The authors explore different treatment strategies for common chronic conditions including lifestyle and dietary changes that are helpful.  I honestly think this book should be added to core curriculum in medical and nursing schools - it could help the treatment of future patients. 

5 Stars ⭐️⭐️⭐️⭐️⭐️

📚Thank you for providing a review copy. This review is freely given and based on this readers understanding and interpretation of the content in this book.  No money was paid for this review. 🦄
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Long Illness; A Practical Guide to Surviving, Healing, and Thriving by Meghan Jobson; Juliet Morgan is a much needed book that advocates for the disabled community. A wonderfully important read for folks within the community and for people who are able-bodied alike!
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This is a wonderful book for anyone living with a chronic illness (or for those who have a loved one with a chronic illness). For years, these patients have been written off by providers who fail to see the patient as the expert of their own body. That's not the case with Jobson and Morgan. They discuss many common symptoms and various ways to address them. Some sections were a bit more vague than others, but it's a well-rounded  introductory book for someone with a chronic illness. Other sections include lifestyle changes, diet, and long-term solutions. It's clear that the book is well-researched, and numerous statistics and studies are referenced. There are also journaling prompts that many readers may find helpful.
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For over twenty years I have lived with an aggressive chronic illness or what Meghan Jobson and Juliet Morgan call a long illness. I had never heard that term before but it is right on! I wish I had this book when first diagnosed. It's a great introduction to managing a long illness and is practical with several useful Appendixes at the end. I would recommend it, especially to the more recently diagnosed.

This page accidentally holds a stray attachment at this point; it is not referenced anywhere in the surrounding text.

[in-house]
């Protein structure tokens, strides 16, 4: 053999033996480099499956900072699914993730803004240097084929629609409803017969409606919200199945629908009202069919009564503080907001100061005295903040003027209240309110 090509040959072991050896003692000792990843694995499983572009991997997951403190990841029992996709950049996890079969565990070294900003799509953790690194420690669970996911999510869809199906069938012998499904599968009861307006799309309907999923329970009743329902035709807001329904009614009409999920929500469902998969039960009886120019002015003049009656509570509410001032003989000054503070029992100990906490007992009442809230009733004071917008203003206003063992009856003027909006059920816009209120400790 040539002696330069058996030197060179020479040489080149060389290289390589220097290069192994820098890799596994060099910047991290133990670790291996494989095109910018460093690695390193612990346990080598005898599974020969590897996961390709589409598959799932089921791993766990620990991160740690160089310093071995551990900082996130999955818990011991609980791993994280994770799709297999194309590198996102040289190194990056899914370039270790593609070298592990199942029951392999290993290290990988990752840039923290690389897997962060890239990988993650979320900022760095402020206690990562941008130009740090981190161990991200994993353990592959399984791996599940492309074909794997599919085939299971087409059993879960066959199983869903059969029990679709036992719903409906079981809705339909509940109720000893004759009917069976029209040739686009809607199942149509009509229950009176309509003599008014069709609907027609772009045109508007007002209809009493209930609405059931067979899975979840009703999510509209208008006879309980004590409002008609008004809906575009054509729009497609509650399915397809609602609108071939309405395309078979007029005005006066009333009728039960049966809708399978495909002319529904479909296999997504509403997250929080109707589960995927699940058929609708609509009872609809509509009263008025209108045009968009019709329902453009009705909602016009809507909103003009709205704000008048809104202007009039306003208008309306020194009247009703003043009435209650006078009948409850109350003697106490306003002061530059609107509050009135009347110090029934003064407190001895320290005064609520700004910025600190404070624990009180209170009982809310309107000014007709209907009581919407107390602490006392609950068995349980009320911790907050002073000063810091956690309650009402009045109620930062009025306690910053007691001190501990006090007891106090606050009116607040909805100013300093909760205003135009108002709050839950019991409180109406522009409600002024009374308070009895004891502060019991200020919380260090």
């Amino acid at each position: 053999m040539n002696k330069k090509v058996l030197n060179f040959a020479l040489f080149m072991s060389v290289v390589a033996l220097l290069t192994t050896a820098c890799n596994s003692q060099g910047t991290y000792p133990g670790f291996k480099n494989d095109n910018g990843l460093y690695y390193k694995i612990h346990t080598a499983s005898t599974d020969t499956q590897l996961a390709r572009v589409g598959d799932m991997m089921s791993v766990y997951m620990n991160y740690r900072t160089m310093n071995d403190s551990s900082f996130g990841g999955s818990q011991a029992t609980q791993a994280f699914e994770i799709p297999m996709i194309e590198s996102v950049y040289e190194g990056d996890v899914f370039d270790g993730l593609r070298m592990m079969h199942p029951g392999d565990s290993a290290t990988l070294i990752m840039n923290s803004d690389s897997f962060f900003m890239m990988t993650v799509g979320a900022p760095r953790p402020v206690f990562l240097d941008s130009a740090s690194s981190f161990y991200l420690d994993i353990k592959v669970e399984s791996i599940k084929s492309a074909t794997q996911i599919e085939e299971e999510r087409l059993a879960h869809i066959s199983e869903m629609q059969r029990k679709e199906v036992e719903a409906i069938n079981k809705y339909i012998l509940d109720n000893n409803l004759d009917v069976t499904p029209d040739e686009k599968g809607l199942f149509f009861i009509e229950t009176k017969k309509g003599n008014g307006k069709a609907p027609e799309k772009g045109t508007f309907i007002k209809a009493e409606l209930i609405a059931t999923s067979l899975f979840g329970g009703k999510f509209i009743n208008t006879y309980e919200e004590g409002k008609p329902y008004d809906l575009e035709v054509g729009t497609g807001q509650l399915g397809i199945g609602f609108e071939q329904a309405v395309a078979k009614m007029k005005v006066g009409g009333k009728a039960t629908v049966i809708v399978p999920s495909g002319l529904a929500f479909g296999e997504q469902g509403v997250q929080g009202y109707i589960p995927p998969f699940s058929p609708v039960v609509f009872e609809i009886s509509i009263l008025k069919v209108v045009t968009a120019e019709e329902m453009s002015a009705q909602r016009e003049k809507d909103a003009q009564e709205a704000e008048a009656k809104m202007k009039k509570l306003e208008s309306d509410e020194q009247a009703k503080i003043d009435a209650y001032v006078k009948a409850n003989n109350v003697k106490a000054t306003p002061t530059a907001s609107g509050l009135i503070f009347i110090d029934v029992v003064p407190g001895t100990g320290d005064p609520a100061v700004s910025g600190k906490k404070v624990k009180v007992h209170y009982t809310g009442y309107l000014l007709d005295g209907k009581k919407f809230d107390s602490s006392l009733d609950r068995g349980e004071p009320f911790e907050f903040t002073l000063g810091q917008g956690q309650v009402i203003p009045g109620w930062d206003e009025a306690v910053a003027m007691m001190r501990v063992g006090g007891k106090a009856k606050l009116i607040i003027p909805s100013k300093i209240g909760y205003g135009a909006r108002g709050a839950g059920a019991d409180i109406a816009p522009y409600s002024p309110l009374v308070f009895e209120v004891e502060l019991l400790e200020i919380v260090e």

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A must-read for anyone living with a long illness (chronic illness).  Especially those with long Covid will find this helpful. The author shared stories, statistics, studies, facts, tips, advice, journaling prompts, and so much more that aid someone who is new to the long/chronic illness life. I recommend all doctors read this to understand better what their patients experience. Additionally, this book may provide insight if you or a loved one has been struggling post-Covid.
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Thank you NetGalley and Hachette Books for this eARC in exchange for an honest review.

It was refreshing to see a book written by practitioners who see the patient as an expert of their own body rather than practitioners who gaslight medically or dismiss the patient. The authors detailed many different ways to handle the most common symptoms of chronic illness, including some holistic and some biomedical, which was very helpful. I do think the section on dysautonomia was too vague and inaccurate at times, as someone who suffers from and has read many books on the subject. The section on long term solutions and lifestyle changes was very useful. The section on dietary plans was extremely detailed and informative.